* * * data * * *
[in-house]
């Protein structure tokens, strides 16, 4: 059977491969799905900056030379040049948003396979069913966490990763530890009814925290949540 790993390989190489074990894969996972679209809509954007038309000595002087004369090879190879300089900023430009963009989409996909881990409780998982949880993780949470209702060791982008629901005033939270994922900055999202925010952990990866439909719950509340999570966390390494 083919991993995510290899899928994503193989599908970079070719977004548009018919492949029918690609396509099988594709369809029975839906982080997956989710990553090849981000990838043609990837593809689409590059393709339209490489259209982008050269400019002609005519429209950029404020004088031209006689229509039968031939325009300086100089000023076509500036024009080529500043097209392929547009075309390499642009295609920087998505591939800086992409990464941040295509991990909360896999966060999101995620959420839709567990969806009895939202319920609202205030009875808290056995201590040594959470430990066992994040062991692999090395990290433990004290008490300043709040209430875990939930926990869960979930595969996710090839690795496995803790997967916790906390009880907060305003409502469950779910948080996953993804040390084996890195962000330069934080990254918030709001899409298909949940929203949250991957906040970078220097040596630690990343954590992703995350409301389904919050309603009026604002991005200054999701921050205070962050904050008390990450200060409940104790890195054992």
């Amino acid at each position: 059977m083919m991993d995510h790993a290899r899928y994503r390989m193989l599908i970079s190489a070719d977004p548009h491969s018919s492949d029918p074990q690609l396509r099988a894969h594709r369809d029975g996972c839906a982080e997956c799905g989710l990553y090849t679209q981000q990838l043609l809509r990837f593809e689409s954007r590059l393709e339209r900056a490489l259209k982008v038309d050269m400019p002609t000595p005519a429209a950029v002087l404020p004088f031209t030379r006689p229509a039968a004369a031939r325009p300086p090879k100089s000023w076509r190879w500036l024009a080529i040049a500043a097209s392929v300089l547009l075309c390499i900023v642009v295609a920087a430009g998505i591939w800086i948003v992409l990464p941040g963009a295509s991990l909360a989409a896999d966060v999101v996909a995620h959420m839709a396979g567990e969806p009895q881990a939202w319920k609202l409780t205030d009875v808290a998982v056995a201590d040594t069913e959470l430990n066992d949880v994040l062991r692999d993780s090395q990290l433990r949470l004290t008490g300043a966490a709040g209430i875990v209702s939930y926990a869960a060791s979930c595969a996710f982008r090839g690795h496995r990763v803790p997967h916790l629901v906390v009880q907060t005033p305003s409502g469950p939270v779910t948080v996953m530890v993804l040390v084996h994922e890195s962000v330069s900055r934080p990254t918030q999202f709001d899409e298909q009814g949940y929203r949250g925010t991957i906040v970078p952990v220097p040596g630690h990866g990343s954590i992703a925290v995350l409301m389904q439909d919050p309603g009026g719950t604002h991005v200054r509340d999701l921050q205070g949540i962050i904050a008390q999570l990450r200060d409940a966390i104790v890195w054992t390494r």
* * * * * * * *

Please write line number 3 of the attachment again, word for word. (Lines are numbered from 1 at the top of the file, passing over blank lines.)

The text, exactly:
């Amino acid at each position: 059977m083919m991993d995510h790993a290899r899928y994503r390989m193989l599908i970079s190489a070719d977004p548009h491969s018919s492949d029918p074990q690609l396509r099988a894969h594709r369809d029975g996972c839906a982080e997956c799905g989710l990553y090849t679209q981000q990838l043609l809509r990837f593809e689409s954007r590059l393709e339209r900056a490489l259209k982008v038309d050269m400019p002609t000595p005519a429209a950029v002087l404020p004088f031209t030379r006689p229509a039968a004369a031939r325009p300086p090879k100089s000023w076509r190879w500036l024009a080529i040049a500043a097209s392929v300089l547009l075309c390499i900023v642009v295609a920087a430009g998505i591939w800086i948003v992409l990464p941040g963009a295509s991990l909360a989409a896999d966060v999101v996909a995620h959420m839709a396979g567990e969806p009895q881990a939202w319920k609202l409780t205030d009875v808290a998982v056995a201590d040594t069913e959470l430990n066992d949880v994040l062991r692999d993780s090395q990290l433990r949470l004290t008490g300043a966490a709040g209430i875990v209702s939930y926990a869960a060791s979930c595969a996710f982008r090839g690795h496995r990763v803790p997967h916790l629901v906390v009880q907060t005033p305003s409502g469950p939270v779910t948080v996953m530890v993804l040390v084996h994922e890195s962000v330069s900055r934080p990254t918030q999202f709001d899409e298909q009814g949940y929203r949250g925010t991957i906040v970078p952990v220097p040596g630690h990866g990343s954590i992703a925290v995350l409301m389904q439909d919050p309603g009026g719950t604002h991005v200054r509340d999701l921050q205070g949540i962050i904050a008390q999570l990450r200060d409940a966390i104790v890195w054992t390494r």